Defendants moved pursuant to section 2-619(a)(5) of the Code (Ill. Rev. Stat. 1989, ch. 110, par. 2-619(a)(5)) to dismiss the rescission counts of the complaints (counts I, V, and IX) on the ground that the claims were barred by the limitations period contained in section 13(D) of the Act (see Ill. Rev. Stat. 1989, ch. 121 1/2, par. 137.13(D)). The trial judge subsequently granted defendants' motion and dismissed with prejudice the counts seeking rescission, finding that they were barred by the limitations period in section 13(D) of the Act.

Following the trial judge's order, plaintiffs filed a motion for reconsideration and a motion for leave to file an amended complaint. In the motion for leave to amend, plaintiffs sought leave to plead the doctrine of equitable estoppel, which plaintiffs contended overrode the statute of limitations bar. In the motion for reconsideration, plaintiffs argued, among other things, that the trial judge erred in determining that plaintiffs could not plead equitable estoppel in defending against defendants' statute of limitations argument. The trial judge denied the motions. With regard to the motion for leave to amend, the trial judge noted that any proposed amendment seeking to assert equitable estoppel as a defense would still invoke the provisions of the Act in order to seek rescission of the securities purchases. The trial judge found that equitable estoppel could not be used to override the statutory limitations period because the claims would still be controlled by the limitations period in section 13(D) of the Act. Consequently, the trial judge denied the motion pursuant to the earlier ruling that such claims were barred by the limitations provisions in section 13(D). The trial judge further refused to make a Rule 304(a) finding (155 Ill. 2d R. 304(a)) that there was no just reason to delay enforcement or appeal of the dismissal of the rescission counts.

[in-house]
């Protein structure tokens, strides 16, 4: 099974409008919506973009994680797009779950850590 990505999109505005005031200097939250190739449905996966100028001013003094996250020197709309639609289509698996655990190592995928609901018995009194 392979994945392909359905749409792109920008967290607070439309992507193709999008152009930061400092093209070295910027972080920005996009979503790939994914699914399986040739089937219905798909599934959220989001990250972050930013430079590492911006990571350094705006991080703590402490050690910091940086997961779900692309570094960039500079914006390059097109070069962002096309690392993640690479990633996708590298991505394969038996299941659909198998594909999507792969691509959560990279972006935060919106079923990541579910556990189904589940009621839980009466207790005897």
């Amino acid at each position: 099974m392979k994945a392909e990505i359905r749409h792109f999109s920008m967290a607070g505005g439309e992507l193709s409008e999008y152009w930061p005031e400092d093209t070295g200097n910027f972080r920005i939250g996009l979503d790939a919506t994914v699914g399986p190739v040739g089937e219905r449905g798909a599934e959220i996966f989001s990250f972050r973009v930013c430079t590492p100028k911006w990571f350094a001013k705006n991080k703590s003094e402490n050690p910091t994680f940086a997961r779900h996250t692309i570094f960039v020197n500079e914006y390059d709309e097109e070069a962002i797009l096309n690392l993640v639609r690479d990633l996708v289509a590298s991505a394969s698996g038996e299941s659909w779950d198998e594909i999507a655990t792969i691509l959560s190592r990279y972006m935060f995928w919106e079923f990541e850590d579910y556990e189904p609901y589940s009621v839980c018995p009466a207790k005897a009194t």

On August 23, 1991, plaintiffs voluntarily dismissed the remaining counts of their complaints pursuant to section 2-1009(a) of the Code (Ill. Rev. Stat. 1991, ch. 110, par. 2-1009(a)). Plaintiffs then appealed the dismissal of the rescission counts. On appeal, the appellate court affirmed the dismissal, finding that the rescission counts were barred by the limitations period in section 13(D) of the Act. Rein v. David A. Noyes & Co., 230 Ill. App. 3d 12, 172 Ill. Dec. 204, 595 N.E.2d 565 (1992). For purposes of clarity, this appellate court opinion and the proceedings leading up to it will be identified as Rein I.

On March 17, 1993, approximately 19 months after plaintiffs voluntarily dismissed the remaining counts of their complaints, plaintiffs filed a 12-count complaint against defendants. Counts I through IV contained the Reins' causes of action; counts V through VIII contained the Millers' causes of action; and counts IX through XII contained Fehrmann's causes of action. The present complaint was virtually identical to the complaints filed in 1990. Like the 1990 complaints, the present complaint alleged that plaintiffs purchased the Richmond bonds based on the recommendations and urging of defendants and that defendants fraudulently misrepresented the nature of these securities. The complaint again sought rescission of plaintiffs' securities purchases pursuant to section 13(A)(1) of the Act (counts IV, VIII, and XII). The complaint also again sought relief under the theories of common law fraud (counts I, V, and IX) and breach of fiduciary duty (counts III, VII, and XI), and sought punitive damages based on common law fraud (counts II, VI, and X) (common law counts). The only material differences between the present complaint and the 1990 complaints were that the rescission counts in the present complaint claimed that defendants were equitably estopped from raising limitations or repose periods contained in the Act as a bar to the action because it was defendants' conduct that prevented plaintiffs from learning the true nature of the securities until after the expiration of the limitations period. The three counts of common law fraud in the complaint also contained allegations that the action was brought within the limitations period based on the time in which plaintiffs discovered the fraud and that the existence of a fiduciary relationship between the parties tolled the running of the limitations statute.

Defendants thereafter filed a motion to dismiss the entire complaint pursuant to section 2-619 of the Code (735 ILCS 5/2-619 (West 1992)). The trial judge subsequently granted defendants' motion, finding that both the rescission and the common law counts of plaintiffs' complaint were barred by the doctrine of res judicata. Moreover, the trial judge held that the rescission counts were also barred by the statute of limitations in section 13-205 of the Act and that the common law counts were barred by the five-year statute of limitations in section 13-205 of the Code (735 ILCS 5/13-205 (West 1992)). The trial judge further denied plaintiffs' motion to make the final judgment more specific. All other post-trial motions were denied.